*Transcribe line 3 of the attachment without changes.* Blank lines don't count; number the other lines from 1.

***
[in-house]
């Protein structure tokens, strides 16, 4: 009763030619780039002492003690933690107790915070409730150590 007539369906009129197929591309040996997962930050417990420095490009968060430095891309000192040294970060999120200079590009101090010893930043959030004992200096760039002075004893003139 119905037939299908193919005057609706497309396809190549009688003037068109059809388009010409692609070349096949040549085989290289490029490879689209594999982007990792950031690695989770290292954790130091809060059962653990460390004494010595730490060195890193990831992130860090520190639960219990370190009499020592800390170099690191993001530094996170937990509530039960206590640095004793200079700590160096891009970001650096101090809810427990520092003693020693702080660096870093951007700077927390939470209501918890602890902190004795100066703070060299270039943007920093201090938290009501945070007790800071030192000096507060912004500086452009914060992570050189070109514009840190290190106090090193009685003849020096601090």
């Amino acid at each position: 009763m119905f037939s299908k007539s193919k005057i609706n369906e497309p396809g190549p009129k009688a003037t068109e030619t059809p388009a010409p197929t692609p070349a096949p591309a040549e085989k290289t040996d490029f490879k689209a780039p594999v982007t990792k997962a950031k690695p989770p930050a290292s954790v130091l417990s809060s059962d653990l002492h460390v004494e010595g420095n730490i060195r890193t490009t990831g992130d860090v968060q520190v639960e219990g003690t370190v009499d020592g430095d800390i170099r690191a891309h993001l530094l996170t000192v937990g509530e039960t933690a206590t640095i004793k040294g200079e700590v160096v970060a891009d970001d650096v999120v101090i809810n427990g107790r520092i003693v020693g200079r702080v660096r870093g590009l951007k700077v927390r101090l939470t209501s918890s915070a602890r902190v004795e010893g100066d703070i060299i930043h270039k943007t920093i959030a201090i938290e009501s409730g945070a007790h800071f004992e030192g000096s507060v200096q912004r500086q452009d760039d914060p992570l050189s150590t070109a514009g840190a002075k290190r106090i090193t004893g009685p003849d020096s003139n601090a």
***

């Amino acid at each position: 009763m119905f037939s299908k007539s193919k005057i609706n369906e497309p396809g190549p009129k009688a003037t068109e030619t059809p388009a010409p197929t692609p070349a096949p591309a040549e085989k290289t040996d490029f490879k689209a780039p594999v982007t990792k997962a950031k690695p989770p930050a290292s954790v130091l417990s809060s059962d653990l002492h460390v004494e010595g420095n730490i060195r890193t490009t990831g992130d860090v968060q520190v639960e219990g003690t370190v009499d020592g430095d800390i170099r690191a891309h993001l530094l996170t000192v937990g509530e039960t933690a206590t640095i004793k040294g200079e700590v160096v970060a891009d970001d650096v999120v101090i809810n427990g107790r520092i003693v020693g200079r702080v660096r870093g590009l951007k700077v927390r101090l939470t209501s918890s915070a602890r902190v004795e010893g100066d703070i060299i930043h270039k943007t920093i959030a201090i938290e009501s409730g945070a007790h800071f004992e030192g000096s507060v200096q912004r500086q452009d760039d914060p992570l050189s150590t070109a514009g840190a002075k290190r106090i090193t004893g009685p003849d020096s003139n601090a």